Quick And Easy Guide To Breast Plastic Surgery And Breast Implants

By: Helen Hecker


The non-cosmetic clinical indications for the use of breast implants are for breast reconstruction, sex reassignment surgery, and for abnormalities, usually congenital, that affect the shape and size of the breast. Non-clinical indications, which are the most common reason women get breast implants, are considered cosmetic and are not covered by any health insurers. And of all the breast plastic surgery procedures performed in 2006 in the United States, 329,000 were for breast augmentations.

Back in 1962 the first woman was implanted with silicone implants. There are two primary types of breast implants: saline-filled and silicone-gel-filled implants

Doctors Thomas Cronin and Frank Gerow, two Houston, Texas, plastic surgeons, developed the first silicone breast prosthesis with the Dow Corning Corporation in back in 1961. Current saline implant devices are manufactured with thicker, room temperature vulcanized shells. There have been several types of breast implants developed other than the two most common, saline filled and silicone gel filled, including polypropylene string and soy oil, but these are not commonly used, if at all; leakage of oil into the body during a rupture would not be good..

Because the saline implants are empty when they are surgically inserted, the scar is smaller than is necessary than for the silicone gel breast implants which are already filled with silicone before they are placed. Saline-filled implants are the most common implant used in the United States due to some restrictions on silicone implants. This may change. They are seldom ever used in other countries. Silicone gel implants have a silicone shell and are filled with a viscous type silicone gel.

An intracapsular rupture can progress to outside the capsule, called an extracapsular rupture, and it is generally agreed that both conditions indicate the need for removal of the implant. Since the early 1990s, a number of independent reviewers have examined studies concerning links between silicone gel breast implants and systemic diseases and the consensus of these reviews is that there is no clear evidence of a causal link between the implantation of silicone breast implants in breast plastic surgery and systemic disease. It is always good to know who is funding these studies and that should clearly be stated.

Countries outside the United States have not endorsed routine MRI screening, and have taken the position that MRI's should be reserved only for cases involving suspected clinical rupture or to confirm mammographic or ultrasound studies that suggest rupture.

When silicone implants rupture they rarely ever deflate, and the silicone from the implant can leak out into the intracapsular space around the implant. Thousands of women claim to have become ill from their breast implants. These complaints include neurological and rheumatological problems. When breast implants are removed that have been implanted for a long period of time, a mastopexy is often performed to tighten up the loose skin. This is additional surgery usually done at the same time and at an additional expense.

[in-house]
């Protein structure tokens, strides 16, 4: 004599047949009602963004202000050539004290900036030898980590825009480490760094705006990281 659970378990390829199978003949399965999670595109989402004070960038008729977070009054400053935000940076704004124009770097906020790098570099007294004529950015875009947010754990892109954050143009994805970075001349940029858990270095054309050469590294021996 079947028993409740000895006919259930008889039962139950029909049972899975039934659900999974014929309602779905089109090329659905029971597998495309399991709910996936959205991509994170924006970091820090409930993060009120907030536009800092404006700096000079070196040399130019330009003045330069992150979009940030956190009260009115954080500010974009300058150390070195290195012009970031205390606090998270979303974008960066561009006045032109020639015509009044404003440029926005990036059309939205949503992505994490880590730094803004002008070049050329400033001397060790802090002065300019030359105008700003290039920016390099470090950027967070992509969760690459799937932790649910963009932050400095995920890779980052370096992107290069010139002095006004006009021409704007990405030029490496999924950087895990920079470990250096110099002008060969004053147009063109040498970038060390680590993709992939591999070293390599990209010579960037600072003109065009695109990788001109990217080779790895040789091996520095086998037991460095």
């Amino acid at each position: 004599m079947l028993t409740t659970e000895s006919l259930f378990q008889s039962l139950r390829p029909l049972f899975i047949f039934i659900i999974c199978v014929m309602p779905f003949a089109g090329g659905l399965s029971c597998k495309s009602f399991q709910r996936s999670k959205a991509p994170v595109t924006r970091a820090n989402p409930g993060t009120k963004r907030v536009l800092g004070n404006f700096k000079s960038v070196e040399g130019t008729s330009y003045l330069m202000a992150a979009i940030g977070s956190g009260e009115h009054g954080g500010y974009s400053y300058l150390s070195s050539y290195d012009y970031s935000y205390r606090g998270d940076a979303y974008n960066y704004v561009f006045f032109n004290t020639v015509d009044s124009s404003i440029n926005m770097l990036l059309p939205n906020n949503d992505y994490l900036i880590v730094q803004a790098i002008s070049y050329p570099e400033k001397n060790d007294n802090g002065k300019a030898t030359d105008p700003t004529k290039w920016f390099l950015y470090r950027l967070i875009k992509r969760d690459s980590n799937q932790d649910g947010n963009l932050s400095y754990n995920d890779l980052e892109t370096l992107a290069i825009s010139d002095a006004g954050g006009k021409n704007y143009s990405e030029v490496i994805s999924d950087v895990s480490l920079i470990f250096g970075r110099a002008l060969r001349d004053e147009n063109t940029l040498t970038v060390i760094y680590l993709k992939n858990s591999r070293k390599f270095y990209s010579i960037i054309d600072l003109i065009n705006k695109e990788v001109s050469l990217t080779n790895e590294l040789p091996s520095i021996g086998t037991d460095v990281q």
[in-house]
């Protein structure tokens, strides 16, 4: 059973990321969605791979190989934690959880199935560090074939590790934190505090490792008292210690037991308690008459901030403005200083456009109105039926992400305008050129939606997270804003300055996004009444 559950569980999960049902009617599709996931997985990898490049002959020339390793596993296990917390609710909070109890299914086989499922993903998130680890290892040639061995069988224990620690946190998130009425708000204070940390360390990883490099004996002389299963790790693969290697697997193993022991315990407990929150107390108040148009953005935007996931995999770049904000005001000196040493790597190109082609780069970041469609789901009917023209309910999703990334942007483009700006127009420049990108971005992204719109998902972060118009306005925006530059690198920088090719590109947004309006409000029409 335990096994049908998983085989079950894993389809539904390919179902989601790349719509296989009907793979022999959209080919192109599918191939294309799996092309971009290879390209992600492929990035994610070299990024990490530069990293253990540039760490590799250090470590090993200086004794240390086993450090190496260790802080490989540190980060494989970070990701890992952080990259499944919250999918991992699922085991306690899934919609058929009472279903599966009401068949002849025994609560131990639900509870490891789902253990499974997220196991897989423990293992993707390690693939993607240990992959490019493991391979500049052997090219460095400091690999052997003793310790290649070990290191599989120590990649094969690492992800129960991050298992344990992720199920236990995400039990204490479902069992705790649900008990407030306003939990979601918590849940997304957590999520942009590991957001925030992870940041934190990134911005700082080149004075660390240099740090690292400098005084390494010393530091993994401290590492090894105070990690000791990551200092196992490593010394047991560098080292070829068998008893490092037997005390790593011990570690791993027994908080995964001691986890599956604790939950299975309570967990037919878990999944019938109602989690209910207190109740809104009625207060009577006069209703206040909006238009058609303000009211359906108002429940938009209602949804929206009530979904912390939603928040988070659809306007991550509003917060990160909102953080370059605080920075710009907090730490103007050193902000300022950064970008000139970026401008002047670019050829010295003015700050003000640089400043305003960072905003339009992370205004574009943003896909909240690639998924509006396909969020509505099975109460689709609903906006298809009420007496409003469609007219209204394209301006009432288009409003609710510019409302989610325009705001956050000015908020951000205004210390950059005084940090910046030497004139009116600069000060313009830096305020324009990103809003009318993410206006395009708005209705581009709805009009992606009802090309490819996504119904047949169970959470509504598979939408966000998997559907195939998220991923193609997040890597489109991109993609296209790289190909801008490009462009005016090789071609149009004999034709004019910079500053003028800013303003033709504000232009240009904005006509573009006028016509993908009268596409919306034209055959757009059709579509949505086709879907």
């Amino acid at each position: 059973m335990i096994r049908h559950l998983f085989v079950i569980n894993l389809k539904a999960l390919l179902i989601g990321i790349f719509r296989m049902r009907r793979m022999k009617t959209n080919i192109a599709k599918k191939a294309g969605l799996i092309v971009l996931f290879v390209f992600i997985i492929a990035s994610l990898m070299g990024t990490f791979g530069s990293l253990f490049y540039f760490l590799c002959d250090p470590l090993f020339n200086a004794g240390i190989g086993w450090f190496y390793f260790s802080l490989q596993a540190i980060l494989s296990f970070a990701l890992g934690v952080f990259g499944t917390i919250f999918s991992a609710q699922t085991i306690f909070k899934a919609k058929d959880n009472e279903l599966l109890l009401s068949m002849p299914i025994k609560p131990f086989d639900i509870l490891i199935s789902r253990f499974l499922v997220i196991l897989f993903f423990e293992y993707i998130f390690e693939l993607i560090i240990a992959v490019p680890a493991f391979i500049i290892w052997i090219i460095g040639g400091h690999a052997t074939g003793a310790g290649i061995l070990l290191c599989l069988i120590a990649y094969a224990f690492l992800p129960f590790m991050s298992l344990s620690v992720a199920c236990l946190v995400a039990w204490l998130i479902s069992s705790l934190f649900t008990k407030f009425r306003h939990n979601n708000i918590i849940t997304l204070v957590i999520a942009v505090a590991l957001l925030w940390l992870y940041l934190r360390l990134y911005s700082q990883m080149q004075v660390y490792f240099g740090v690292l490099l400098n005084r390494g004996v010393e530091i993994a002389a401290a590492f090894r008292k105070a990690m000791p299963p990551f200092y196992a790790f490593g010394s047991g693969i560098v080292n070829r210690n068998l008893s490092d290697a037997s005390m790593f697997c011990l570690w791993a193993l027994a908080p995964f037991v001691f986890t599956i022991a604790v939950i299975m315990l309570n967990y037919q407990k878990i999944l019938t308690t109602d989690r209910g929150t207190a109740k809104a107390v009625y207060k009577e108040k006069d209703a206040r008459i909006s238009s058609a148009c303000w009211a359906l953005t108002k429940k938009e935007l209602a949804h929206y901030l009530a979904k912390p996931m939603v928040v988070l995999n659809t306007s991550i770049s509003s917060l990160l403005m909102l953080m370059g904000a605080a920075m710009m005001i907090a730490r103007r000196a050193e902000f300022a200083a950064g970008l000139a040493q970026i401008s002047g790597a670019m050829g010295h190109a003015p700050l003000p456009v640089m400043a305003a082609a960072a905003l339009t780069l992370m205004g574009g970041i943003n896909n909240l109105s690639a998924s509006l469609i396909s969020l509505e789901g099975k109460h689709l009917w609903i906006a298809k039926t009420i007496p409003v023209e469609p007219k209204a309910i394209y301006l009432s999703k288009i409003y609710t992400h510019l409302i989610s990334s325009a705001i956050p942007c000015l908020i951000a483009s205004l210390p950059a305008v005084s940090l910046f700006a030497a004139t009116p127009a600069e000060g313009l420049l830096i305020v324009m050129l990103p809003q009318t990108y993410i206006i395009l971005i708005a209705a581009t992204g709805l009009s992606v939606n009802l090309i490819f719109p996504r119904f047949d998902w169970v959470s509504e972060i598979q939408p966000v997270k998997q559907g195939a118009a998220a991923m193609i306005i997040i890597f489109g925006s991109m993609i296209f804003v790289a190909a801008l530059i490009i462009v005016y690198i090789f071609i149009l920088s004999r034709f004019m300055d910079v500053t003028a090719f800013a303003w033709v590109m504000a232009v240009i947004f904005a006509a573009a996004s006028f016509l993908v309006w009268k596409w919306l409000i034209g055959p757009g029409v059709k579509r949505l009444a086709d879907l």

One study reported that only 30% of ruptures in asymptomatic patients are accurately detected by experienced plastic surgeons, compared to 86% that were detected by MRI. The age and design of the implant is an important factor in rupture, but estimating rupture rates of contemporary devices has been difficult for a variety of reasons, mainly because implant designs have changed somewhat over time.

Local complications that happen with breast implants include post-operative bleeding, fluid collections, surgical site infection, breast pain, alterations in nipple sensation, interference with breast feeding, visible wrinkling, asymmetric appearance, wound dehiscence with potential implant exposure, thinning of the breast tissue, and disruption of the natural plane between the breasts.

Manufacturers and doctors are required to let women know that implants are not permanent devices and that most recipients will probably need additional surgery to replace or remove their implants.

And make sure the plastic surgeon you choose, if you decide to do so, is board certified. Some doctors in specialties other than plastic surgery, like dermatologists, perform breast plastic surgery like breast augmentation. Choose a board certified plastic surgeon instead. And it's just a reminder that breast augmentation is an elective cosmetic breast plastic surgery. Make sure to be aware of all the risks and complications and ask others who have implants for an honest evaluation of their experience.

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For more information on breast plastic surgery and breast implants visit www.Breast-Plastic-Surgery.net a nurse's website offering tips, resources and information on breast reduction, breast reconstruction, mastopexy, complications, breast plastic surgery problems, low cost breast plastic surgery, medical travel and breast augmentation

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